Submitted by: Business & Human Rights Resource Centre
Posted: Feb 28, 2014 – 10:00 AM EST
LONDON, Feb. 28 /CSRwire/ - Today Business & Human Rights Resource Centre launched a briefing highlighting the human rights responsibilities of information and communications technology (ICT) companies around the world. The briefing is launched in advance of RightsCon, a major gathering of human rights experts, business people and government representatives in Silicon Valley from 3-5 March, organized by Access.
Technology is a powerful tool for human rights. The 10-page briefing calls on ICT firms everywhere to maximize their positive contribution to human rights, and to avoid abuses. With the ever-increasing scrutiny of ICT companies’ conduct – much of this enabled by the internet itself – and the growing availability of practical guidance on how to do the right thing, there is little excuse for inaction.
Since 2005, the non-profit Business & Human Rights Resource Centre has invited companies to respond publicly to human rights concerns raised by civil society. Over 220 of these approaches have been to ICT firms, which have a response rate of 70% (full details here). In 2005-6, only four percent of all the companies we invited to respond to concerns were from the ICT sector – by 2012-13, this figure increased to thirteen percent, demonstrating the increasing attention on the sector.
“Information technology: The Power and Responsibility of Business” features ways in which some ICT firms have shown disregard for human rights – for example the Canadian firm Netsweeper which was found to be assisting censorship efforts by the government in Pakistan.
It demonstrates how others have been on a learning curve, to now take a leadership stance. These include Yahoo! which, following criticism for handing user details of the journalist Shi Tao to the Chinese authorities that led to his arrest, then became a founding member (along with Google and Microsoft) of the Global Network Initiative, a multi-stakeholder initiative to address privacy and freedom of expression.
Over three quarters of the Resource Centre’s approaches to ICT companies for responses have related to concerns in four countries/regions:
The many companies responding include Apple’s supplier Foxconn over allegations of harmful working conditions in its factories, South African telecoms firm MTN regarding an internet shut-down during protests in Sudan, and Qatari firm Ooredoo regarding steps it will take to ensure human rights are respected through its new telecoms license in Myanmar.
This response process ensures the company headquarters is aware of the concerns; encourages companies to publicly address them; provides fair coverage; and enables comparison of the substance of the company responses. While the quality of responses varies, a response on the part of the company demonstrates a willingness to engage publicly with civil society on human rights issues.
The scale of the recent Facebook acquisition of WhatsApp is just one illustration of the global reach and influence of ICT companies: a firm with over 1.2 billion monthly users acquires for US$19 billion another that is aiming to also have one billion users worldwide. With technology’s influence comes enormous potential to help realize human rights: by enabling the free flow of information and enhancing transparency, empowering marginalized groups, and strengthening links between activists for example.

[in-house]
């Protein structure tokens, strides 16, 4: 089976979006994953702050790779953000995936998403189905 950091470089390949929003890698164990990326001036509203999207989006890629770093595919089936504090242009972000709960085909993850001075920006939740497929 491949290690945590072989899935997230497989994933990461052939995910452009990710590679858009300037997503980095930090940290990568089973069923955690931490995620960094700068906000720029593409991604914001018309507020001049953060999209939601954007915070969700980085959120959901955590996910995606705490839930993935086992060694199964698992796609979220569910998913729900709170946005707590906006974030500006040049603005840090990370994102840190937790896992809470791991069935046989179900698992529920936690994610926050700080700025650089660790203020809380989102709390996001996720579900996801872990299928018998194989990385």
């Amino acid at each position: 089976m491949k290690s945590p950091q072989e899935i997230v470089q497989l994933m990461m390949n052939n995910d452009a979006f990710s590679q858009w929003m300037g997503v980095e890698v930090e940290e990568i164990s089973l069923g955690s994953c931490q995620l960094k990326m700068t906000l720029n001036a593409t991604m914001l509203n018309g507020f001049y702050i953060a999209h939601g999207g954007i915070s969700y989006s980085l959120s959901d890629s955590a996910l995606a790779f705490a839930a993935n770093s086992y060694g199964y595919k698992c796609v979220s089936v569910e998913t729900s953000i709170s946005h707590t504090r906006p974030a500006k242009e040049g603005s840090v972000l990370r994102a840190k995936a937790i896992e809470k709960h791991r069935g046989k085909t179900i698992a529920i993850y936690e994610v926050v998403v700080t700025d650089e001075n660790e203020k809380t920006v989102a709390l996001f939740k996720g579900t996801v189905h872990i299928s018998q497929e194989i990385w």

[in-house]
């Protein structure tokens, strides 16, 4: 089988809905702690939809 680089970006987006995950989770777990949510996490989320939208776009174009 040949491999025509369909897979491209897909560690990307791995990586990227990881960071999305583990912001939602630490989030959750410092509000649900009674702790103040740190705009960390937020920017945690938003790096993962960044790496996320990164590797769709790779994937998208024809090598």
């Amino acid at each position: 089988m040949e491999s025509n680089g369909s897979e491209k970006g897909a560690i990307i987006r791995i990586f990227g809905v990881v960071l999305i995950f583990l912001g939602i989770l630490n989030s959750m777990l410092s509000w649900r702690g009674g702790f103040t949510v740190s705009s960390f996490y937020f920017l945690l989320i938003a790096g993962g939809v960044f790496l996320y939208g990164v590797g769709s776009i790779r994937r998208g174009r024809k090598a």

At the same time, ICT companies run the risk of committing human rights abuses on a large scale, from violation of privacy to facilitating censorship and repression. They might do this directly, or by being involved in abuses by governments and others.
Phil Bloomer, Executive Director of Business & Human Rights Resource Centre, said: “As this briefing shows, all around the world human rights activists are calling for greater responsibility from the ICT sector. From the exposure of misconduct, to online petitions, to street protests, to collaboration and engagement with firms that are committed to human rights – the common purpose is to maximize the potential of technology to bring about a freer and fairer world.”
The briefing illustrates the human rights dimensions of ICT in six areas:
It concludes with recommendations to companies and also to governments – given that action by both is needed for change.
The Resource Centre’s Program Director Annabel Short said: “For ICT companies that want to do the right thing, there is no shortage of practical guidance on human rights. Technology changes by the day, and reaches across national boundaries with conflicting laws: ensuring respect for human rights throughout a company’s operations is challenging, but it is a goal that all companies can and should be aiming for.”
NOTES FOR EDS
The website tracks reports about the human rights impacts (positive & negative) of over 5000 companies in over 180 countries, and provides guidance tools and resources for all those working in this field. Its researchers are based in Brazil, Colombia, Hong Kong, India, Kenya, Lebanon, Myanmar, Senegal, South Africa, UK, Ukraine and USA.
Mary Robinson, former UN High Commissioner for Human Rights and President of Ireland, is Chair of the Centre’s International Advisory Network. The Centre does not accept funding from companies or company foundations, in order to maintain its independence and to prevent any possible perception of a conflict of interest.
Mission: To encourage companies to respect and promote human rights, and avoid harm to people. The Resource Centre does this by advancing: